# How much can KL divergence decrease by diluting the reference distribution

Let $\Omega$ be a countable set and $\mu,\nu\colon\Omega\to[0,1]$ be distributions on $\Omega$, that is we have $\sum_{x\in\Omega}\mu(x)=1$ and likewise for $\nu$. The Kullback-Leibler divergence of $\mu$ from $\nu$ is given by \begin{align*} {\mathbf D}(\mu\,\|\,\nu):=\sum_{x\in\Omega}\mu(x)\log\frac{\mu(x)}{\nu(x)}. \end{align*}

I am interested in lower bounding quantities of the form ${\mathbf D}(\mu\,\|\,\epsilon\mu+(1-\epsilon)\nu)$ for some $\epsilon\in[0,1]$. What are the keywords to search for such expressions in the literature? I was guessing 'hypothesis testing' would take me there, but to no avail so far.

I am guessing something like the following should hold \begin{align*} {\mathbf D}(\mu\,\|\,\epsilon\mu+(1-\epsilon)\nu) \geq \frac{1}{2} {\mathbf D}(\mu\,\|\,\nu) \end{align*} whenever $\epsilon < 2^{-10({\mathbf D}(\mu\,\|\,\nu)+1)}$.

In words, if $\mu$ is not too divergent from $\nu$ then diluting $\nu$ a little should not decrease the divergence more than a constant factor.

Please let me know if this has been studied somewhere, has a name, or related to well known principles, or false.

Thanks

## 1 Answer

Your conjecture is incorrect. Let $\sum:=\sum_{x\in\Omega}$, \begin{equation*} f:=\mu/\nu,\quad t:=\epsilon, \end{equation*} \begin{equation*} G(z):=z\ln\frac z{(1-t+t z)^2}. \end{equation*} Then \begin{equation*} 2{\mathbf D}(\mu\,\|\,\epsilon\mu+(1-\epsilon)\nu)-{\mathbf D}(\mu\,\|\,\nu) =\sum\nu(x)G(f(x))=:\sum\nu G(f). \end{equation*} So, the conjecture can be restated as follows: $\sum\nu G(f)\ge0$ if ${\mathbf D}(\mu\,\|\,\nu)$ is less than a certain bound depending on $t$, which latter is a small enough positive number.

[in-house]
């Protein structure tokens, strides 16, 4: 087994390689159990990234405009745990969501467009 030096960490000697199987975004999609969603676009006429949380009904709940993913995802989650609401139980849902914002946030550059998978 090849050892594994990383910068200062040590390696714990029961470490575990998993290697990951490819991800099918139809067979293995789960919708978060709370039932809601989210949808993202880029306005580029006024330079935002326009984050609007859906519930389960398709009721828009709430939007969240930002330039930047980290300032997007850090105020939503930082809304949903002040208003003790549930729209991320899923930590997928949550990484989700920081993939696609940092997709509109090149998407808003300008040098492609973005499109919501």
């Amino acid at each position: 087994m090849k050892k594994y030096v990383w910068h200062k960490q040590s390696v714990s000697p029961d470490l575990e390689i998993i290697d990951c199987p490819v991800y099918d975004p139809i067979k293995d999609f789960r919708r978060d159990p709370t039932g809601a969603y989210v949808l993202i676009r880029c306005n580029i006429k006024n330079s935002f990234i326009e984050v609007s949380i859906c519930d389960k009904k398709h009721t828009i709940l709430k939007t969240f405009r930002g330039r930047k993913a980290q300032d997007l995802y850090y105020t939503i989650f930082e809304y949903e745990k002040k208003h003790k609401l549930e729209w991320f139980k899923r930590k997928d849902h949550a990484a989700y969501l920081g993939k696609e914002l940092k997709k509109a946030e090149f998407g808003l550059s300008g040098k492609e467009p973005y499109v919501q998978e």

Let us show that no upper bound on ${\mathbf D}(\mu\,\|\,\nu)$, however small, will do. Namely, we shall show that for any real $d>0$, any $t\in(0,1/2)$, and any (say finite) set $\Omega$ of cardinality $\ge2$ there are probability measures $\mu$ and $\nu$ on $\Omega$ such that ${\mathbf D}(\mu\,\|\,\nu)<d$ while $\sum\nu G(f)<0$.

Indeed, without loss of generality $\Omega=\{0,1\}$. Take any real $d>0$ and any $t\in(0,1/2)$. Then $G(z)<0$ if $0<z<1$ or $z>z_t:=(\frac{1-t}t)^2>1$. Take any real $v>z_t\vee e^d>1$. Then $$q:=\frac d{v\ln v}\in(0,1),\quad qv\in(0,1),$$ $$p:=1-q\in(0,1),\quad u:=\frac{1-qv}{1-q}\in(0,1),$$ $$p+q=1,\quad pu+qv=1,$$ $$G(u)<0,\quad G(v)<0.$$

Let now $$\nu(\{0\}):=p,\quad \nu(\{1\}):=q,\quad \mu(\{0\}):=pu,\quad \mu(\{1\}):=qv.$$ Then $\nu$ and $\mu$ are probability measures on $\Omega=\{0,1\}$, such that for $f=\mu/\nu$ one has $f(\{0\})=u$, $f(\{1\})=v$, and $G(f(x))<0$ for $x\in\Omega=\{0,1\}$, whence $\sum\nu G(f)<0$. On the other hand, ${\mathbf D}(\mu\,\|\,\nu)=pu\ln u+qv\ln v<qv\ln v=d$, since $u\in(0,1)$ and $q=\frac d{v\ln v}$.

• My previous answer was mistaken; sorry. Hopefully, it is correct now. Commented Jul 31, 2016 at 6:32
• The issue is demonstrated nicely in this example: the most of the divergence may come from a low probability event, measured according to $\mu$. If a bound like ${\mathbf D}(\mu\,\|\,\epsilon\mu + (1-\epsilon) \nu)\geq {\mathbf D}(\mu\,\|\,\nu) - c{\mathbf D}_\alpha(\mu\,\|\,\nu)$ holds, $\alpha$ need to be $>1$, it appears. Commented Aug 1, 2016 at 14:55